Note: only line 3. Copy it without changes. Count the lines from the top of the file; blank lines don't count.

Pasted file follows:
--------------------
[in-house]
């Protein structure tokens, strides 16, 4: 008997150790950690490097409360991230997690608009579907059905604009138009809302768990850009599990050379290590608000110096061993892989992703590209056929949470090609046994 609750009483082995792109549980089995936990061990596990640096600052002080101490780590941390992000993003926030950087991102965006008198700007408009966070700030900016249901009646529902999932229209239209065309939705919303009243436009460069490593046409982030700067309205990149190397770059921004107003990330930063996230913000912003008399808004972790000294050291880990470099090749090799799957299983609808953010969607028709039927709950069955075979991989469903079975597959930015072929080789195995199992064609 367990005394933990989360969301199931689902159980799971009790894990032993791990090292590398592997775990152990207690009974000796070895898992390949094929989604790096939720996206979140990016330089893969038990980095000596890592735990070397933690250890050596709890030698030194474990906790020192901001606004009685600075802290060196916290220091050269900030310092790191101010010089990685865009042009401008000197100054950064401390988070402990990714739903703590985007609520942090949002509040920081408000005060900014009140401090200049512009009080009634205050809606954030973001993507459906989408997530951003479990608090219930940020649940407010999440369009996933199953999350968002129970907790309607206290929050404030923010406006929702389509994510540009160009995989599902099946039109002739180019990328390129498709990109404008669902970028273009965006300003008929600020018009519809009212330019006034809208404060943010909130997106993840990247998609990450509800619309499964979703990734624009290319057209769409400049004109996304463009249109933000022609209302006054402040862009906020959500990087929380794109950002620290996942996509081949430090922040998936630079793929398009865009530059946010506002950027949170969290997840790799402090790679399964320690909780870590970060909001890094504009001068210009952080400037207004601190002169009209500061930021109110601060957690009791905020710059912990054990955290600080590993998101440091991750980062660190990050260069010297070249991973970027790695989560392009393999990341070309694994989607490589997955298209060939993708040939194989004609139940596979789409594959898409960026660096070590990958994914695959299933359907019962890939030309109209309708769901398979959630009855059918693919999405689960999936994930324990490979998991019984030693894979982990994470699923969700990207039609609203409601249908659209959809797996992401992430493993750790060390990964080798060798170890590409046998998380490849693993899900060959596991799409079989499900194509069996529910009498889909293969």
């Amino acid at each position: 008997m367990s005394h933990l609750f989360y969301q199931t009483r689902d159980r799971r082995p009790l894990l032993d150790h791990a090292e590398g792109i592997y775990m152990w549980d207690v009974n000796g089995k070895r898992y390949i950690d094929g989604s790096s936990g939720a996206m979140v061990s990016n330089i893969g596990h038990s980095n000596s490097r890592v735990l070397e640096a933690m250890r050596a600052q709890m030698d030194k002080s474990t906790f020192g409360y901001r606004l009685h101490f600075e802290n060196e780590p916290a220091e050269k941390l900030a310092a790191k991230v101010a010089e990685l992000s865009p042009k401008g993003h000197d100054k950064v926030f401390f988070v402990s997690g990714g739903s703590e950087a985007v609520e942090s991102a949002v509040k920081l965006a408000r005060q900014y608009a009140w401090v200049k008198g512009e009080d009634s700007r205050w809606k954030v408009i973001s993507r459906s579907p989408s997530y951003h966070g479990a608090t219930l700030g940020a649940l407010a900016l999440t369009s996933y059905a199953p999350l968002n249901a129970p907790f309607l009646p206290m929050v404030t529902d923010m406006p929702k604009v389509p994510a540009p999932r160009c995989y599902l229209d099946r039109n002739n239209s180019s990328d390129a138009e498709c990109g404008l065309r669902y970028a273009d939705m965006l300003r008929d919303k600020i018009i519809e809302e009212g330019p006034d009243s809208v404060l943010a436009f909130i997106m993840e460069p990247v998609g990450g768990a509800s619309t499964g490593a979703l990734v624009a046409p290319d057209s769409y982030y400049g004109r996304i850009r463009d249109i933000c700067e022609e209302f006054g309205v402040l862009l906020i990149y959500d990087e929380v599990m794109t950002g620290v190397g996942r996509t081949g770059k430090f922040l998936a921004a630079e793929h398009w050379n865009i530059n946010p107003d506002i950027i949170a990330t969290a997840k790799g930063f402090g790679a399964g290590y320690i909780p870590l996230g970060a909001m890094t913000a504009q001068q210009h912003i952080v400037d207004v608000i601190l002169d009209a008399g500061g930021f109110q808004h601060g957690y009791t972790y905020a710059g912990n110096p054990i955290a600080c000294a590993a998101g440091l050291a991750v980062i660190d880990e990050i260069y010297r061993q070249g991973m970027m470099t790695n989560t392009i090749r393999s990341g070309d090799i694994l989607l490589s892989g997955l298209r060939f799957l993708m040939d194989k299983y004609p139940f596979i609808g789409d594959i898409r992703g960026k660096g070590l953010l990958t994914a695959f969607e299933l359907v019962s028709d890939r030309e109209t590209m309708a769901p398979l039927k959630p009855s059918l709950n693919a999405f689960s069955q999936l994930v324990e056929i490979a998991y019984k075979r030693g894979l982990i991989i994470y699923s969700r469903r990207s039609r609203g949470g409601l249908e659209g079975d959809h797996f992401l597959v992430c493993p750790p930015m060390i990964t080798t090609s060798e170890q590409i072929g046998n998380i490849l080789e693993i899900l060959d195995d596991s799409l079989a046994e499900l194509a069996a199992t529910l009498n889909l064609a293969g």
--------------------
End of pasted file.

């Amino acid at each position: 008997m367990s005394h933990l609750f989360y969301q199931t009483r689902d159980r799971r082995p009790l894990l032993d150790h791990a090292e590398g792109i592997y775990m152990w549980d207690v009974n000796g089995k070895r898992y390949i950690d094929g989604s790096s936990g939720a996206m979140v061990s990016n330089i893969g596990h038990s980095n000596s490097r890592v735990l070397e640096a933690m250890r050596a600052q709890m030698d030194k002080s474990t906790f020192g409360y901001r606004l009685h101490f600075e802290n060196e780590p916290a220091e050269k941390l900030a310092a790191k991230v101010a010089e990685l992000s865009p042009k401008g993003h000197d100054k950064v926030f401390f988070v402990s997690g990714g739903s703590e950087a985007v609520e942090s991102a949002v509040k920081l965006a408000r005060q900014y608009a009140w401090v200049k008198g512009e009080d009634s700007r205050w809606k954030v408009i973001s993507r459906s579907p989408s997530y951003h966070g479990a608090t219930l700030g940020a649940l407010a900016l999440t369009s996933y059905a199953p999350l968002n249901a129970p907790f309607l009646p206290m929050v404030t529902d923010m406006p929702k604009v389509p994510a540009p999932r160009c995989y599902l229209d099946r039109n002739n239209s180019s990328d390129a138009e498709c990109g404008l065309r669902y970028a273009d939705m965006l300003r008929d919303k600020i018009i519809e809302e009212g330019p006034d009243s809208v404060l943010a436009f909130i997106m993840e460069p990247v998609g990450g768990a509800s619309t499964g490593a979703l990734v624009a046409p290319d057209s769409y982030y400049g004109r996304i850009r463009d249109i933000c700067e022609e209302f006054g309205v402040l862009l906020i990149y959500d990087e929380v599990m794109t950002g620290v190397g996942r996509t081949g770059k430090f922040l998936a921004a630079e793929h398009w050379n865009i530059n946010p107003d506002i950027i949170a990330t969290a997840k790799g930063f402090g790679a399964g290590y320690i909780p870590l996230g970060a909001m890094t913000a504009q001068q210009h912003i952080v400037d207004v608000i601190l002169d009209a008399g500061g930021f109110q808004h601060g957690y009791t972790y905020a710059g912990n110096p054990i955290a600080c000294a590993a998101g440091l050291a991750v980062i660190d880990e990050i260069y010297r061993q070249g991973m970027m470099t790695n989560t392009i090749r393999s990341g070309d090799i694994l989607l490589s892989g997955l298209r060939f799957l993708m040939d194989k299983y004609p139940f596979i609808g789409d594959i898409r992703g960026k660096g070590l953010l990958t994914a695959f969607e299933l359907v019962s028709d890939r030309e109209t590209m309708a769901p398979l039927k959630p009855s059918l709950n693919a999405f689960s069955q999936l994930v324990e056929i490979a998991y019984k075979r030693g894979l982990i991989i994470y699923s969700r469903r990207s039609r609203g949470g409601l249908e659209g079975d959809h797996f992401l597959v992430c493993p750790p930015m060390i990964t080798t090609s060798e170890q590409i072929g046998n998380i490849l080789e693993i899900l060959d195995d596991s799409l079989a046994e499900l194509a069996a199992t529910l009498n889909l064609a293969g």